The author of Calling a Wolf a Wolf returns with a new collection that interrogates the swinging soul as it crashes into its limits, against the atrocities of the American empire, and through a profoundly human capacity for cruelty and grace.
... true songs about pain and fear ... Yes, I mutter, feeling the deep relief of lines that voice something my flesh mostly knows in silence: both the curse of disease and the tattered edges like grace. The poems, by turns beautiful and brutal, name something of my experience of faith as well ... Pilgrim Bell welcomes me with songs of collective personhood—the way our hearts could fit in each other’s chests—even as it calls me to question my false innocence. At points, it goes so far as to shock with images so apt you can almost miss their violence ... in the book’s wide range of allusion and reference, Akbar has curated an expansive poetic and spiritual conversation, one that unfolds not in generalizations but in concrete points of reference ... Within this richly populated spiritual conversation, I feel at points like Akbar is whispering directly into my ear, filling up a cup inside me that I didn’t realize was empty.
Pilgrim Bell...is emphatic and honest as it ekes a journey not an ounce less embodied for its emergent spiritual and political edge. Sitting still through Akbar’s poems can be nearly impossible. Better to pace with the more restless verses, where Akbar’s speakers carry the aura of exquisitely shambled tall tales, performing minor miracles of bodily audacity across an unfettered page ... Pillar-like, forcefully end-stopped and majusculated in a style elsewhere alien to Akbar, [the title poems] clobber trails of thought and scatter the scansion, painstakingly reorienting these new poems into spiritual reflections on paradoxes of literacy and tonguelessness, holiness and sacrilege, emptiness and being, knowledge and innocence ... Pilgrim Bell plays with form, association, and recursiveness in bold, vivid patterns, and the threads hold together. Akbar achieves the unique position of being the one poet I never read aloud. Perfect on the page, the voice and personality of each poem are thoroughly, itchingly alive, with an intimacy that, for all its naked self-revelation, feels bound to be engaged in the work of nations.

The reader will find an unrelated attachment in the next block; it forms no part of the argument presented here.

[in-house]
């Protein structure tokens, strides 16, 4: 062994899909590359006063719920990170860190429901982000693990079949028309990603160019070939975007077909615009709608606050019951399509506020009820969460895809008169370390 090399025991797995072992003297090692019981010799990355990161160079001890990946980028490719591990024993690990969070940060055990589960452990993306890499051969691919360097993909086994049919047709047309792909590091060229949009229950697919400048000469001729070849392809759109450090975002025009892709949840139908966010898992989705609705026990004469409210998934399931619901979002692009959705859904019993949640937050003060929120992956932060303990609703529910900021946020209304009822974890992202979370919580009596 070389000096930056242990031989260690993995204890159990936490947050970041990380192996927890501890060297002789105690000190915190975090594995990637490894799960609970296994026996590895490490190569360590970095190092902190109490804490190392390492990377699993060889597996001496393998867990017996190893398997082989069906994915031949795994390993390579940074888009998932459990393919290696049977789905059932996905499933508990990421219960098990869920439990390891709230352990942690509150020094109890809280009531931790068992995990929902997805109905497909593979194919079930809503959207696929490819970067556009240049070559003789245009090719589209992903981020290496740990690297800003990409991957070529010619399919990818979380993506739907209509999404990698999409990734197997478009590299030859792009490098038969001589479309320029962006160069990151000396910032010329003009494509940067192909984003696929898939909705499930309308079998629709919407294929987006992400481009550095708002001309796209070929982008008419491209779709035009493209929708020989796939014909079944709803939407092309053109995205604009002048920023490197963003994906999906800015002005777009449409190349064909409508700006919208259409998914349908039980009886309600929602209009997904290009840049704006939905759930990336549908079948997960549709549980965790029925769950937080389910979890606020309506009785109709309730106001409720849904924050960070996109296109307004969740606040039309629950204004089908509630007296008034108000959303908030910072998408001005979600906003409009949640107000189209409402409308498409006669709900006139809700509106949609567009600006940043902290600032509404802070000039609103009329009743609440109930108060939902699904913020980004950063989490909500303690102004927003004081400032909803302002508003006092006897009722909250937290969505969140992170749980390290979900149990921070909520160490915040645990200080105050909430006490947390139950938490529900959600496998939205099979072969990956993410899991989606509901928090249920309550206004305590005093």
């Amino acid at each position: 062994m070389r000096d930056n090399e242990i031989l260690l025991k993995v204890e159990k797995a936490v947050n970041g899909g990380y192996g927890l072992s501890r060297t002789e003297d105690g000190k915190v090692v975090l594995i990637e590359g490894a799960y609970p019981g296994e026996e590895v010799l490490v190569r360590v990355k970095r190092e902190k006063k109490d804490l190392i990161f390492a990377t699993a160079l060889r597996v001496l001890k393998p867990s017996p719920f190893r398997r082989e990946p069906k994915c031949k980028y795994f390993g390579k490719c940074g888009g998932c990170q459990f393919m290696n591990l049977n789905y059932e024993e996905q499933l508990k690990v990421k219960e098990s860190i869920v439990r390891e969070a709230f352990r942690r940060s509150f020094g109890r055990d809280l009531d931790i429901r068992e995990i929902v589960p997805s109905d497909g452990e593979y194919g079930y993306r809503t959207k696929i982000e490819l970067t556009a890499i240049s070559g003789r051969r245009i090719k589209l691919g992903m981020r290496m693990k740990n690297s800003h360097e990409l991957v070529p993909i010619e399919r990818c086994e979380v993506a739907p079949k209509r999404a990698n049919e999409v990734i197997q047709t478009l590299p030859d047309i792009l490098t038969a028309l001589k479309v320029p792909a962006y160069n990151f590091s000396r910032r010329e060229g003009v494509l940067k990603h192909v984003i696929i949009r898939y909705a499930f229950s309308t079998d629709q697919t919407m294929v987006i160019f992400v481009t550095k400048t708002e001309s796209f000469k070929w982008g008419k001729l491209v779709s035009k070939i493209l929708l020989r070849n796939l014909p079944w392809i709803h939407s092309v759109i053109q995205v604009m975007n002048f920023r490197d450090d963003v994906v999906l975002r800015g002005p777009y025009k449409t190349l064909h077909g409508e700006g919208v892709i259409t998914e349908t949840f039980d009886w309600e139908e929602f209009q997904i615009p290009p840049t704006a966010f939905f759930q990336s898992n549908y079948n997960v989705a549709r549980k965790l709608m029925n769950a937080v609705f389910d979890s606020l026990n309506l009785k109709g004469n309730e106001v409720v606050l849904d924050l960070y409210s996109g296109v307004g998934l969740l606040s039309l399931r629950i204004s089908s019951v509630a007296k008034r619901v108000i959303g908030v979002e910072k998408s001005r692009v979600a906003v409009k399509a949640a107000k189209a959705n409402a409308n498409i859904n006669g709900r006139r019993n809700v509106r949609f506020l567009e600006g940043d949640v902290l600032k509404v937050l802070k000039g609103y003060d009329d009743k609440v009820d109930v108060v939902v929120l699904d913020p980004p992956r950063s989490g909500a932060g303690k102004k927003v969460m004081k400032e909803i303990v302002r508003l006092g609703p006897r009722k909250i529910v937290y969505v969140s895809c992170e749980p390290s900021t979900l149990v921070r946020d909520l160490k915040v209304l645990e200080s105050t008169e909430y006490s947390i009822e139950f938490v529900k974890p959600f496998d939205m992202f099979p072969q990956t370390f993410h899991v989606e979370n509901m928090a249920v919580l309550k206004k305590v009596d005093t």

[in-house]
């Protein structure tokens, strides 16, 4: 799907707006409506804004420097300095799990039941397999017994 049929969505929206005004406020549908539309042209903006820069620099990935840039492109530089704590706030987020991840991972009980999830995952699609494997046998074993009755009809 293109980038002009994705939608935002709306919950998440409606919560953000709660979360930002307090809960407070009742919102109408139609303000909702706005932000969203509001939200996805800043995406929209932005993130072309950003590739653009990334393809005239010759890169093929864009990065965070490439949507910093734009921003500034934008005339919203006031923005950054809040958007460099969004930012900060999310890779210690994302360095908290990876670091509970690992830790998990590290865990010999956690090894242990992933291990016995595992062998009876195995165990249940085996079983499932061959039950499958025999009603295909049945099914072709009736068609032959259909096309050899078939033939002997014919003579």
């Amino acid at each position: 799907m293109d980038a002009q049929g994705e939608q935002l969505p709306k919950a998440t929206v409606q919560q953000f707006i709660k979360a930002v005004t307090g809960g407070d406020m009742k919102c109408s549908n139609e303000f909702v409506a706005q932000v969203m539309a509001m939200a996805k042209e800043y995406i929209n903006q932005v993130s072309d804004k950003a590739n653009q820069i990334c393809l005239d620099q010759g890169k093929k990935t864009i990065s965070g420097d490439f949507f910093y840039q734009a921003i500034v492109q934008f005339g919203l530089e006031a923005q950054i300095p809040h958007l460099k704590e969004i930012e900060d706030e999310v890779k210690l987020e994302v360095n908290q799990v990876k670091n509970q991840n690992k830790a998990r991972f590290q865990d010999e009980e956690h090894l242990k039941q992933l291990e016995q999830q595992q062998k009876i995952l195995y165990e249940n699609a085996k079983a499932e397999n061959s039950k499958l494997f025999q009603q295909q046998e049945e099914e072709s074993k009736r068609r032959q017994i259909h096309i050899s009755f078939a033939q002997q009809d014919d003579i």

A divine journey within the framework of the Iranian-born poet's own reality, the book takes a lyrical plunge into his Muslim family's American life, their immigrant experience, and his own quest to stay sober. For all of this, the book's probing of language feels almost imperative ... As Akbar pierces the reader's perception of language in this way, he also dives into the perception of faith ... Like a bell, Akbar breaks reality with sound, swinging like a pendulum between what we think we know and what we actually know ... Akbar's sacred journey points to what is right in front of us.